Within the social contracts of the religion, there are often defined consequences of not adhering to the moral codes. Typically a place described as full of fear, hate, anger, loneliness, and/or pain on any number of levels. This “place” is meant to instill enough fear that the individual will not wish to divert from the code. However, most religions attempt to illustrate a “good life.” Where cooperation and “good feelings” towards the fellow human can lead to a prosperous life.

    On the surface, religion serves as a model to live one’s life with the greatest “feel good” emotions while not negatively impacting another’s way of living. ​To this point, I have no dispute for as long as it does not negate logic. Unfortunately, most religions I’m aware of strongly encourage an emotional response that can conflict with rational logic.

    Societies not based on a moral code supported by some supreme being have a set of rules or Laws that are collectively decided and enforced. These laws are typically designed to ensure mutual cooperation and safety of its citizens. Unlike religions, these laws are not founded on fear of some supernatural being but common-sense gained over time. Laws are supposed to be based on logic whereas religion is based in emotions. However, logic an be rather “cold” and provides little in the way of an emotional support structure. With the exception of capital punishment, there is little to create fear of a violation in the rules.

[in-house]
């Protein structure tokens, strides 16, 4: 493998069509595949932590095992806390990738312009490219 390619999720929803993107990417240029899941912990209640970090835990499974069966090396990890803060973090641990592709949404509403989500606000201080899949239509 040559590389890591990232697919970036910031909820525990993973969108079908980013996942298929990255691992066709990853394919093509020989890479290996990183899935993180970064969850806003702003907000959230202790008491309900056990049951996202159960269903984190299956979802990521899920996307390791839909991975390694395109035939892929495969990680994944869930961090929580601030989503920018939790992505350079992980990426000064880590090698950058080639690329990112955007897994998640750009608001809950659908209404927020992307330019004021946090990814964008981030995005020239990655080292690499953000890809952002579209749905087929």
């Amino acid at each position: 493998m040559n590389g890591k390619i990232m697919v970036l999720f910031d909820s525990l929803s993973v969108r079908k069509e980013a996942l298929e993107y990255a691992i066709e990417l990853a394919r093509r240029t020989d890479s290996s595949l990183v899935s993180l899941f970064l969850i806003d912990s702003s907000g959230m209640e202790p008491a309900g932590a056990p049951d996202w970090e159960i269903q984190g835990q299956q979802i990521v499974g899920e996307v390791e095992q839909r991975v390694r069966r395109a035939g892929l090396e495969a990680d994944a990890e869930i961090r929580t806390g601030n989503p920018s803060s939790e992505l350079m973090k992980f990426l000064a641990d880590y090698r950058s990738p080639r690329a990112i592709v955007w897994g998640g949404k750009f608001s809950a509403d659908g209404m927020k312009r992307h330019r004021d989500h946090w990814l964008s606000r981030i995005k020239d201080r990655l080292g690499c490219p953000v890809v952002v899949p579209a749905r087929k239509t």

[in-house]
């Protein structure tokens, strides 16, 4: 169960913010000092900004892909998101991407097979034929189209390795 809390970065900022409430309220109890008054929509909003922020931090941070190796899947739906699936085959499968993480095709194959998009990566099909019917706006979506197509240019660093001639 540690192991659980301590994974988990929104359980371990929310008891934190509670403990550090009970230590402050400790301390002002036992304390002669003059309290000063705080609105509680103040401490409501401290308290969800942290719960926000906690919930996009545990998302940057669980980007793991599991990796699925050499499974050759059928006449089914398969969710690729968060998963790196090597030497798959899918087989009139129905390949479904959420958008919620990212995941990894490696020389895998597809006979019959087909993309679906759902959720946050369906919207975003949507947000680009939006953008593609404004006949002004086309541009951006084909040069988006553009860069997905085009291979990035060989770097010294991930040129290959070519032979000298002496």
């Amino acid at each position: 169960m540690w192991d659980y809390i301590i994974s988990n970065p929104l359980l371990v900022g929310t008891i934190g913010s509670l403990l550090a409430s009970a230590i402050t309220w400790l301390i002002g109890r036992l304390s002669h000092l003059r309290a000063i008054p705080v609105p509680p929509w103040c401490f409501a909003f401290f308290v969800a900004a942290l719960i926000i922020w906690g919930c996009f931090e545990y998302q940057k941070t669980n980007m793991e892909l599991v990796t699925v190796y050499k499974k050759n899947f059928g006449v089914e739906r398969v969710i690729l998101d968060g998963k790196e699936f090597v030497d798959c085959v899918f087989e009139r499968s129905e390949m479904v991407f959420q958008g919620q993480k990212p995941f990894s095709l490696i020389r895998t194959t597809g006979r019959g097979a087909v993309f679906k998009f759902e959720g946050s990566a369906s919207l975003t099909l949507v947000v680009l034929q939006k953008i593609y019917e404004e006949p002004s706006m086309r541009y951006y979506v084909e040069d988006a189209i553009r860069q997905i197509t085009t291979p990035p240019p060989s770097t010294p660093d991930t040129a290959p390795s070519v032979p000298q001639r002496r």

From the perspective of the family-unit, religions tend to enforce a hierarchy where the father is the central/key figure. The wife is expected to show respect and produce offspring. All offspring are to adhere to the rules of both parents as a means of survival. In an agnostic family-unit, the father can retain the leadership role, but the role can be either delegated or transferred to the wife. Sometimes, the wife is the dominate of the family-unit and the husband adheres to the wife’s rules. This is mostly observed in western cultures where equality is valued within the family-unit.

    My concern with the agnostic family is the longevity of the relationship. I do not wish to see my family broken as I saw my parents separate. However, I must admit that regardless of the stance of religion within the family-unit… the chances of the relationship lasting the length of my remaining life are no different than with an agnostic family. One problem I’ve observed within a religious family-unit is the tendency to disassociate blame of issues from the family members. This creates an irrational buffer where a devil-figure or evil spirit is the cause rather than acknowledging fault and addressing the issue. It also creates a reliance upon some supreme being to resolve our problems rather than planning ahead and preparing for difficult times. Of course, not all things can be planned for… Nevertheless, problems should be confronted and resolved in the best possible way. And, not left to some empty faith in prayer to some supreme power.

    My "Type of Lady"